By David Bruner
In this part I will give a brief summary of Lewis’ construal of conceptual knowledge in MWO.
In the opening chapter of MWO C. I. Lewis prescribes the boundaries of the philosophical domain. Unlike the natural sciences, the dealings of philosophy are said to be exclusively in further investigation of what is already known.
“It is not the business of philosophy, as it is of the natural sciences, to add to the sum total of phenomena with which men are acquainted. Philosophy is concerned with what is already familiar.”
Those who practice philosophy are not to rely on collection of empirical data in order to establish the logical and ethical judgments which they are after, nor are they to prophetically forecast constraints upon what will be the actual findings of metaphysical investigation. Rather,
“just this business of bringing to clear consciousness and expressing coherently the principles which are implicitly intended in our dealing with the familiar, is the distinctively philosophic enterprise.”
Lewis points out that study of logic requires the use of logic as a rule and guide, that inquiry about right and wrong requires a moral sense for direction, and that formulation of principles of interpretation of reality must make use of, “principles of interpretation already immanent [inherent] in intelligent practice.” Lewis claims that philosophy exceeds its responsible bounds when it takes up speculation about what transcends experience and that it is rightly limited to reflective consideration of the ways in which we deal with what is already possessed within ordinary experience. So the ethicist will make it his or her ambition to more clearly define the good, the logician to define the valid, and the metaphysician to define the real all in terms of experience already encountered and our attitudes taken toward it. Yet as antecedent clarifiers of the meanings of the terms which are to be used in whatever ampliative propositions one may make, these definitions which philosophy will attempt to elucidate shall be determinative of the way in which we understand experience. Lewis writes,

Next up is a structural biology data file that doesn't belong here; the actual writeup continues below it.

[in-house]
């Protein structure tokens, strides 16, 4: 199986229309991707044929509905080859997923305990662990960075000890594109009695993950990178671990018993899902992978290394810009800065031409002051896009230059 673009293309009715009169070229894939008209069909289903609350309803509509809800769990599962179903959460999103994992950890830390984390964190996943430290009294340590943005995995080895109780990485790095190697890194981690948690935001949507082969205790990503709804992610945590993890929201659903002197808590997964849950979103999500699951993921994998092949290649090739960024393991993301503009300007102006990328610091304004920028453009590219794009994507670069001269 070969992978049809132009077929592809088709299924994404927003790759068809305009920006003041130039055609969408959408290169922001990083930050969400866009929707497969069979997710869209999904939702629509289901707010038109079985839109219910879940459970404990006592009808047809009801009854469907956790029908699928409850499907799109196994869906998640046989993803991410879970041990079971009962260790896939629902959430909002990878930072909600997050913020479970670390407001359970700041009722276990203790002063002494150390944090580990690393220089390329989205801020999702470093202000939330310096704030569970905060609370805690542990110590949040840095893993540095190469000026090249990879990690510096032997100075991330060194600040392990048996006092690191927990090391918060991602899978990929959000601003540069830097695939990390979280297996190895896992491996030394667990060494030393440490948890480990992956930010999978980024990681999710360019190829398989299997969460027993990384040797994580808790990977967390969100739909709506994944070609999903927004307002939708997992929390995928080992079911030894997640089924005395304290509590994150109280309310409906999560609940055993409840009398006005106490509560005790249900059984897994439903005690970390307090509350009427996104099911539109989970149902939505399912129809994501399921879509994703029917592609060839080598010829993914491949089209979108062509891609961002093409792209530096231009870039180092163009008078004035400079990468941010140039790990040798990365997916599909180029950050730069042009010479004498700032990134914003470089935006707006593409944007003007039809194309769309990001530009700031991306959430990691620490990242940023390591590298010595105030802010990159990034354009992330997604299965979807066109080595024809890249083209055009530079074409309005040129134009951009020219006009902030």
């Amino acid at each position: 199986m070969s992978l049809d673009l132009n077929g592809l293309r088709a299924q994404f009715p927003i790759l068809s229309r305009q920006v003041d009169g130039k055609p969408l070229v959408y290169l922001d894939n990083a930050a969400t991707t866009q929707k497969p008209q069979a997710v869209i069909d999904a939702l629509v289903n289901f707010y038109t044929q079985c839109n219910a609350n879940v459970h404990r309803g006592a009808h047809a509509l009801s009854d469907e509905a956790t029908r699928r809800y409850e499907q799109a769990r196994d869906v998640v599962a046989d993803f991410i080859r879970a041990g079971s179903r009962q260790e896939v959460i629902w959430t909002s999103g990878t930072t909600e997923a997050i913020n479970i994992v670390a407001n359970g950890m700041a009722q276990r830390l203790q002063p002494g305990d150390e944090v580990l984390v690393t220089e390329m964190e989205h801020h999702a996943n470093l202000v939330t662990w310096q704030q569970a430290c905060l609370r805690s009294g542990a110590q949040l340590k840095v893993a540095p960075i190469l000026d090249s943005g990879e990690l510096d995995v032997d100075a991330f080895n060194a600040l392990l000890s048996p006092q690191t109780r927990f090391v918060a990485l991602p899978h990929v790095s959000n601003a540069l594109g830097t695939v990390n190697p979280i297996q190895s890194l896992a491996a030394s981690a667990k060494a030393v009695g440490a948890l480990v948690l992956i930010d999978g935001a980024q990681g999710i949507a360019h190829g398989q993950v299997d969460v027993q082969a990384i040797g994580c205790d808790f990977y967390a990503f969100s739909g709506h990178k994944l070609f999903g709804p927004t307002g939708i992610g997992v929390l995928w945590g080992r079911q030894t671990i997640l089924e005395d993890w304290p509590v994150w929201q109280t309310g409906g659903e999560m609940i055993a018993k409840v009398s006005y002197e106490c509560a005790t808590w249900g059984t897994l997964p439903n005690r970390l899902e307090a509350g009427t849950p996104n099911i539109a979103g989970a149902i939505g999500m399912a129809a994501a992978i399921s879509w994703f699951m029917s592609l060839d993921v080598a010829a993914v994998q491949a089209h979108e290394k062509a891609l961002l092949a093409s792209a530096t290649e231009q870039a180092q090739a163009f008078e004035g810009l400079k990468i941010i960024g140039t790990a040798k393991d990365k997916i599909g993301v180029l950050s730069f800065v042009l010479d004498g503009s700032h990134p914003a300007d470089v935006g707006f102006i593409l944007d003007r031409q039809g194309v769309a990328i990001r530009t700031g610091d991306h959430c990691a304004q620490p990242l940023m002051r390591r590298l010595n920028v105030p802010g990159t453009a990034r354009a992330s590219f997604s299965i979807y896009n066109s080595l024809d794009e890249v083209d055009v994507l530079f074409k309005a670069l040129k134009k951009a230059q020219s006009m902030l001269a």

“So understood, the principles of the categories, which metaphysics seeks, stand, on the one side, in close relation to experience and can not meaningfully transcend it. But on the other side – or in a different sense – they stand above or before experience, and are definitive or prescriptive.”
This is to say that in philosophy we work to analyze only the content of our experience and our relation to it in order to make explicit and to sharpen our decisions about categorizations of the elements of experience, but that these categorizations as explicated and sharpened determine exactly what we will make of the content of our experience and our relation to it. Again on this point, Lewis explains,
“It is through reflective examination of experience (more particularly of our own part in it or attitude toward it) that we may correctly formulate these principles of the categories, since they are implicit in our practical dealings with the empirically given. But they are not empirical generalizations in the sense that some later experience may prove an exception and thus invalidate them. They formulate an attitude of interpretation or discrimination by which what would be exceptional is at once thrown out of court.”
So philosophy, in bringing into focus the blur of our implicit decisions about how to interpret experience, legislates explicit rules of interpretation of experience which experience itself cannot alter. The explicit rules of interpretation determine how any experience whatsoever is to be understood. These rules of interpretation which philosophy is concerned to bring to conscious light in the form of definitions constitute what Lewis refers to as the a priori in his epistemological design.
The mind’s formation and use of legislative rules of interpretation are an integral part of Lewis’ holistic conception of human cognitive experience which I will here recount in some detail. Lewis, in accord with philosophical tradition, cites two distinct elements in the mind’s experience of the world. He states,
“There are, in our cognitive experience, two elements; the immediate data, such as those of sense, which are presented or given to the mind, and a form, construction, or interpretation, which represents the activity of thought.”